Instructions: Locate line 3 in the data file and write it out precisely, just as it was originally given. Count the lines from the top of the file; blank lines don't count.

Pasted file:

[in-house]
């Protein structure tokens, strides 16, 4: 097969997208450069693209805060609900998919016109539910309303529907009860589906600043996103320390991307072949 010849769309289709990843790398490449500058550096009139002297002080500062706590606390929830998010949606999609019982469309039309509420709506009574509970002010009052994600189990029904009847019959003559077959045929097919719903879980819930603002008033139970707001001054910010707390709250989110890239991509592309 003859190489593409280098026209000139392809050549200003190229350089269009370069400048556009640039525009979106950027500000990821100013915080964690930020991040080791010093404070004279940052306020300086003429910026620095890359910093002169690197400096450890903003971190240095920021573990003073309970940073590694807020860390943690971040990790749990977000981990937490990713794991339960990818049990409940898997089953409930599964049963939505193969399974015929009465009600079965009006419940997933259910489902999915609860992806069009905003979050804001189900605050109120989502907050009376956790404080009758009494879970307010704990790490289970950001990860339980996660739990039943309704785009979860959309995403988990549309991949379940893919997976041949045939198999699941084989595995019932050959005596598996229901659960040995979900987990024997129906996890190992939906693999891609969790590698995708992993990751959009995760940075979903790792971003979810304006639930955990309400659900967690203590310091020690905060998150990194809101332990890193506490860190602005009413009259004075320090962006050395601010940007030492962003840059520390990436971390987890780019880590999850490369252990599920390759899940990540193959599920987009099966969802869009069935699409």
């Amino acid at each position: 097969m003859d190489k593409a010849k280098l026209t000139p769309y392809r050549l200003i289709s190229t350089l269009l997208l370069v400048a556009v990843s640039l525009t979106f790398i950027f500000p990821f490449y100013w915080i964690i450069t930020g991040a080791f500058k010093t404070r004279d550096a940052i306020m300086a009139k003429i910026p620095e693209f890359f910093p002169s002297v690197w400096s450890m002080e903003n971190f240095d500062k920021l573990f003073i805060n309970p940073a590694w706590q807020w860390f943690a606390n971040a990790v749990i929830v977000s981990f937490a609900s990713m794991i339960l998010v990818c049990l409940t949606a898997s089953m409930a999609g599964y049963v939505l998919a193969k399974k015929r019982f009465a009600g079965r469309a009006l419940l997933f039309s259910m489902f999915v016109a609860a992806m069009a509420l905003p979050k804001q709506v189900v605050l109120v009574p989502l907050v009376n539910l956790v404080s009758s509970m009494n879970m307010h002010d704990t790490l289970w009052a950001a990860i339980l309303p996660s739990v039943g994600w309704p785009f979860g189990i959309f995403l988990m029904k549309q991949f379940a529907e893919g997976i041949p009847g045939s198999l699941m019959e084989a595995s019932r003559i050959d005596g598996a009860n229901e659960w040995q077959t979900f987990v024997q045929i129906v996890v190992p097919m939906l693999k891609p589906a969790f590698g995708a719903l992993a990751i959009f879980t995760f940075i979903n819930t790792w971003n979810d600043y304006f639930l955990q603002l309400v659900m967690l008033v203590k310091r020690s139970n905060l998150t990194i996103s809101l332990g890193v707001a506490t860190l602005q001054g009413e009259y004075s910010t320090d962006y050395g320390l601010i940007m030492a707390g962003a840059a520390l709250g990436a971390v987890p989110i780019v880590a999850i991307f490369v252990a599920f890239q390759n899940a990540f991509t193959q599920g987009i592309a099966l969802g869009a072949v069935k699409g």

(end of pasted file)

């Amino acid at each position: 097969m003859d190489k593409a010849k280098l026209t000139p769309y392809r050549l200003i289709s190229t350089l269009l997208l370069v400048a556009v990843s640039l525009t979106f790398i950027f500000p990821f490449y100013w915080i964690i450069t930020g991040a080791f500058k010093t404070r004279d550096a940052i306020m300086a009139k003429i910026p620095e693209f890359f910093p002169s002297v690197w400096s450890m002080e903003n971190f240095d500062k920021l573990f003073i805060n309970p940073a590694w706590q807020w860390f943690a606390n971040a990790v749990i929830v977000s981990f937490a609900s990713m794991i339960l998010v990818c049990l409940t949606a898997s089953m409930a999609g599964y049963v939505l998919a193969k399974k015929r019982f009465a009600g079965r469309a009006l419940l997933f039309s259910m489902f999915v016109a609860a992806m069009a509420l905003p979050k804001q709506v189900v605050l109120v009574p989502l907050v009376n539910l956790v404080s009758s509970m009494n879970m307010h002010d704990t790490l289970w009052a950001a990860i339980l309303p996660s739990v039943g994600w309704p785009f979860g189990i959309f995403l988990m029904k549309q991949f379940a529907e893919g997976i041949p009847g045939s198999l699941m019959e084989a595995s019932r003559i050959d005596g598996a009860n229901e659960w040995q077959t979900f987990v024997q045929i129906v996890v190992p097919m939906l693999k891609p589906a969790f590698g995708a719903l992993a990751i959009f879980t995760f940075i979903n819930t790792w971003n979810d600043y304006f639930l955990q603002l309400v659900m967690l008033v203590k310091r020690s139970n905060l998150t990194i996103s809101l332990g890193v707001a506490t860190l602005q001054g009413e009259y004075s910010t320090d962006y050395g320390l601010i940007m030492a707390g962003a840059a520390l709250g990436a971390v987890p989110i780019v880590a999850i991307f490369v252990a599920f890239q390759n899940a990540f991509t193959q599920g987009i592309a099966l969802g869009a072949v069935k699409g």